White Americans have always been unwilling to acknowledge real problems in the US. They seem to have no idea, for example, that they are not free. There are laws restricting their every behavior, and police or other security forces breathing down their necks at every turn, but “we are free” because we have been told we are free. Racism is another thing white Americans have trouble seeing. Most conservatives will actually deny there is much racism against people of color in the US, to the infuriating extent that they believe white people are the true victims. But that is what happens when you get your information from other racists and not from the actual victims. You might think because you saw a video of some black people angry at whites that means whites are all going to be killed. You might have seen countless stories of black people committing crimes and very few of white people. You may take it for granted that white police who kill black civilians were acting in self-defense. White conservatives rarely acknowledge any racism by white people but revel in pointing out “race baiters” like Barack Obama (where he has said anything anti-white I am not aware) and Al Sharpton, who they seem to think is the king of angry black people.

White skin, black self-hate

In the US and all around the world, people are taught that darker skin is uglier, dirtier, a dishonor, a sad genetic accident. Why? Because white people have spread the idea, and because people in power in places like East Asia have an interest in keeping that idea alive. Darker-skinned people, especially women, tend to get the short end of the stick. Black and brown people end up hating themselves for their hair. Their hair! What could be wrong with “black” hair? But that is what happens when white supremacy spreads around the world. People of color in the US find themselves in the same culture as whites, so it should not be surprising many of them hate themselves and hate other people of color, while believing in white politicians, bureaucrats, bosses and preachers.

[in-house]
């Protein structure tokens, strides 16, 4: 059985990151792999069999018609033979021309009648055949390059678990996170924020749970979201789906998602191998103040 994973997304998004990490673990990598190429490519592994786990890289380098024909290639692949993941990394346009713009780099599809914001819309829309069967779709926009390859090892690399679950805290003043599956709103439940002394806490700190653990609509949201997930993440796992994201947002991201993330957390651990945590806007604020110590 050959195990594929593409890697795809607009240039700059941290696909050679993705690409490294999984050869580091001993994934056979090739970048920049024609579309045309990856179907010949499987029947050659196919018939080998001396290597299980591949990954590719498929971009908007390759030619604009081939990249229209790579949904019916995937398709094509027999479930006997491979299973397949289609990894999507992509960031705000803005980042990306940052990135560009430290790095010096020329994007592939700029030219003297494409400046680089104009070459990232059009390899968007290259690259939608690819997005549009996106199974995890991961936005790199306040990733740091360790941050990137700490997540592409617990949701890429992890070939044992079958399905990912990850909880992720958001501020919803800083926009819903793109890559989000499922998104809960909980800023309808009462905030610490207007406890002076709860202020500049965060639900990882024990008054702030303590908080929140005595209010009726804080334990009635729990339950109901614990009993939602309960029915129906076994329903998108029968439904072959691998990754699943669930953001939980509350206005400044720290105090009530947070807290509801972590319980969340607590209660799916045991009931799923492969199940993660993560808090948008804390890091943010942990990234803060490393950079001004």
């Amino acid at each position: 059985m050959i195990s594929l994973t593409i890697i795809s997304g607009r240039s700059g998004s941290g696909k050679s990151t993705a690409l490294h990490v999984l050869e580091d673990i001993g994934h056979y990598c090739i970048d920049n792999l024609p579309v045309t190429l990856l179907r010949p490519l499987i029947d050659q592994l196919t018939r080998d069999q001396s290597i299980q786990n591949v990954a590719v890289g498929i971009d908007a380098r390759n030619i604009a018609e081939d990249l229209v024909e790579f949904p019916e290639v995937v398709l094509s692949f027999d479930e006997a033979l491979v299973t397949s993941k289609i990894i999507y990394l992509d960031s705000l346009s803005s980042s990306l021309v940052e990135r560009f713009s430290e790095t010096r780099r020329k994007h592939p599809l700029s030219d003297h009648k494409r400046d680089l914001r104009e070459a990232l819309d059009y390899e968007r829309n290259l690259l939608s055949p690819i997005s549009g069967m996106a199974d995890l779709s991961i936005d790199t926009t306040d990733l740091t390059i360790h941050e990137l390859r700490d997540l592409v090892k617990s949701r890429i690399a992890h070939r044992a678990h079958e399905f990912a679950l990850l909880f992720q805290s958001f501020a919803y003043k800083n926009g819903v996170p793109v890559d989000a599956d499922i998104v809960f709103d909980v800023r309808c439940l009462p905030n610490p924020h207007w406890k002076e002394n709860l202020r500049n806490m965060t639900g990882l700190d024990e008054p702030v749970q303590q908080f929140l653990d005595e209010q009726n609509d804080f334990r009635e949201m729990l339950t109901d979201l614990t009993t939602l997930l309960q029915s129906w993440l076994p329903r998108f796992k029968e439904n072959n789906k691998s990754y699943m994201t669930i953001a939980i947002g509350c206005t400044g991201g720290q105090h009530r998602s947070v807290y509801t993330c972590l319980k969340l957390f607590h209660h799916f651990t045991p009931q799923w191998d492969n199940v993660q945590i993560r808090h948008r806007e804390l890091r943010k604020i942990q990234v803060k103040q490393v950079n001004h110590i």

Slavery destroyed the black family and the culture of every person who was enslaved. The psychological effect of having your home, your culture and family taken away with you is immeasurable. These things last beyond the initially enslaved and turn into generational problems. But black people, both while enslaved and since then, have created and maintained a vibrant new black American culture. Afro-American culture created jazz, blues, rock n roll and hip hop, something the world should be grateful for. And yet, it gets mocked, ignored, delegitimized.

Slavers used to have no compunction about taking slaves’ children away from them. They did not treat slaves as human; why would they care if their slaves got upset? I cannot comment on the lasting psychological effects I am sure that heartless cruelty had. I can, however, point out that descendants of people who owned slaves still do not care about separating brown people from their parents, as the policy continues to this day at the border. They turn a blind eye or use words to justify it to themselves. They do not care that children are being separated from their parents, that children are being kept in cages, or even that the people in government are getting rich from it, because it has all happened before. It was considered normal. The racism created then to make people feel nothing for slaves continues as people feel nothing for “illegals”.

Indeed, slavery itself is still alive and well in the US. The prison industry houses nearly 1% of the US population. This figure is much higher than any other country in the world. Prisoners tell of all forms of abuse from guards, along with rape among inmates. But they are also worked as slaves, making peanuts for themselves and making a few people rich. Some whites have become so cold they consider abuse and slavery part of the punishment (for whatever crime, however minor or victimless). How could they object so strongly to a black person selling weed or a brown person crossing a border as crimes but have nothing to say about ruining someone’s life and making them a slave for the profit of the elite? Racism would seem to be the only explanation.